Double Glazing: Where two layers of glass with a small insulating gap in between is set in a window to reduce the flow of sound in either direction

Dry Glazing: A method of securing glass in a frame by use of a dry, preformed, resilient gasket without the use of a compound.   

Energy-saving and Comfort Glass: Ordinary glass can be responsible for up to 40% of the energy lost through your doors and windows. Our specialised energy saving glass products offer an effective way to achieve better energy efficiency by reducing the cost of heating and cooling.

Fenestration: Openings in the building envelope, such as windows, doors, secondary storm products (SSPs) curtain walls, storefronts, roof windows, tubular daylighting devices (TDDs), sloped glazing, and skylights, designed to permit the passage of air, light, or people.

Fire Rated Glass: Fire-rated glass can be very effective at retarding the spread of a fire and are typically used in facades, doors, partition walls and lift glazing

Fixed Light: Non-venting or non-operable window.

Fixed window: a window that is designed to be non-operable and consists of a glazed frame or a non-operating sash within a frame.

Flashing: A strip of material that diverts water away from a window, door or skylight.

Float Glass: The process through which clear and tinted glass is made.

Frame: The combination of the head, jambs and sill that form an exact opening in which a window sash fits.

French Door: Hinged single or double doors with a large glass area surrounded by wide wood side styles and a tall bottom rail.

Full Frame: Frame intended for installation directly to the rough opening; opposite of insert window.

Fully tempered glass: glass that has been heat treated to a high surface and/or edge compression to meet the requirements of ASTM C1048 (kind FT) or CAN/CGSB 12.1.

Note: Fully tempered glass, if broken, will fracture into many small pieces (dice) which are more or less cubical. Fully tempered glass is approximately four times stronger than annealed glass of the same thickness when exposed to uniform static pressure loads.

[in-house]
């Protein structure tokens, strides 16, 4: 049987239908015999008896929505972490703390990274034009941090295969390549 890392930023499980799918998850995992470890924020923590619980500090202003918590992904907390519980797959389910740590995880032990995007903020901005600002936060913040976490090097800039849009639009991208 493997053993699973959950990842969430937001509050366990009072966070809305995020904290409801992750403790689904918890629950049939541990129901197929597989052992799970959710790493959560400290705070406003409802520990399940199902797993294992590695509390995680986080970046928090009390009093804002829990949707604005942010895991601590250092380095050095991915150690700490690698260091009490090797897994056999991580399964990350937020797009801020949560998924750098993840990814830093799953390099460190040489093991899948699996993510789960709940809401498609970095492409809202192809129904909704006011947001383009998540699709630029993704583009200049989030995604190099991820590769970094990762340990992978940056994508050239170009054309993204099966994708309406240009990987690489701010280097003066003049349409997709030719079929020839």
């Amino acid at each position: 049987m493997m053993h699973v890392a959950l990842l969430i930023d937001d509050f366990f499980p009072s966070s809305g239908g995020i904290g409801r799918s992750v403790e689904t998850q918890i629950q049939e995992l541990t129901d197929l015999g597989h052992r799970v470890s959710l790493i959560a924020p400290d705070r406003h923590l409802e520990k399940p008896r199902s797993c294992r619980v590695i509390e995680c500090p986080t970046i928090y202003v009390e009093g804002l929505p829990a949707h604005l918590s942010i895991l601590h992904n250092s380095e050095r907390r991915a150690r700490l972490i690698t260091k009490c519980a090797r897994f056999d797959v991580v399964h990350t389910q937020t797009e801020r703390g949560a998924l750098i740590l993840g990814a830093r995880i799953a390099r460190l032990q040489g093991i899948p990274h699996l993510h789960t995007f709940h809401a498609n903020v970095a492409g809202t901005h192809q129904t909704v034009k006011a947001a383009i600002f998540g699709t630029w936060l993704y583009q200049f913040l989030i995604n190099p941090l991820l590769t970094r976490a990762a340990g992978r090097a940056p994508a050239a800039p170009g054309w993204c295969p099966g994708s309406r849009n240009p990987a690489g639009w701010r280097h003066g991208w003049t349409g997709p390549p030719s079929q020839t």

Gasket: A seal, usually made of rubber, that holds a piece of auto glass to the vehicle body. There are various sizes and shapes of glass-part gaskets, depending on vehicle design.

Glass: a hard, brittle substance, usually transparent, made by fusing materials such as soda ash (NA2CO3), limestone (CaCO3), and sand under high temperatures.

Glazing: Glass (and other materials) in a window or door. Also, the act or process of installing glass in a frame.

Green Building: A movement in architectural and building circles aimed at creating structures that are occupant and environmentally friendly. Criteria such as sustainability, energy efficiency and healthfulness are considered.

Heat Gain: The transfer of heat from outside to inside by means of conduction, convection and radiation through all surfaces of a house.

Heat Loss: The transfer of heat from inside to outside by means of conduction, convection, and radiation through all surfaces of a house.

Heat-strengthened Glass: (also called Tempered Glass) Glass twice as strong as regular annealed glass of the same size and thickness. It also is able to withstand greater wind loads and impacts. When broken, it fractures into large, jagged pieces.

Impact-Resistant: Term used to describe window and door products that have passed established tests for resistance to windborne debris. Such products are typically used in coastal areas that are prone to hurricanes.

Infrared: Part of the light spectrum; infrared rays that cause heat.

Insulated Glass Units (IG Units):  Double pane windows separated by gas insulators. The units reduce the tendency for condensation to form on the interior of the glass. They also reduce sound transmittance.

Laminate: Vinyl inner layer of laminated glass.

Laminated Glass:  Layered glass that resists breakage and holds together when broken. Consists of two or more lights of glass permanently bonded together with one or more polymer interlayers.

Leaf — a part of a side-hinged door system, glazed or unglazed, surrounded by a frame. Leaves can be fixed in place (non-operable) or moveable (operable).

Light Transmittance: The percentage of visible light able to pass through.

Low-E glass: Glass with a low-emissivity coating that restricts heat loss.

Low-emissivity: Glass coated with a low-emissivity substance can reflect radiant infrared energy, encouraging radiant heat to remain on the same side of the glass from which it originated, while letting visible light pass.

Light: A term for a pane or finished piece of glass. In windows and doors, refers to separately framed panes of glass (as well as designs simulating the look of separately framed pieces of glass).

Mullion: A component used to structurally join two window or door units.

Pane:  A framed plate of glass within a window frame.

Picture Window: Large, non-operating window. It is usually longer than it is wide to provide a panoramic view.

Projected Window: A window in which the sash opens on hinges. Also called casements windows.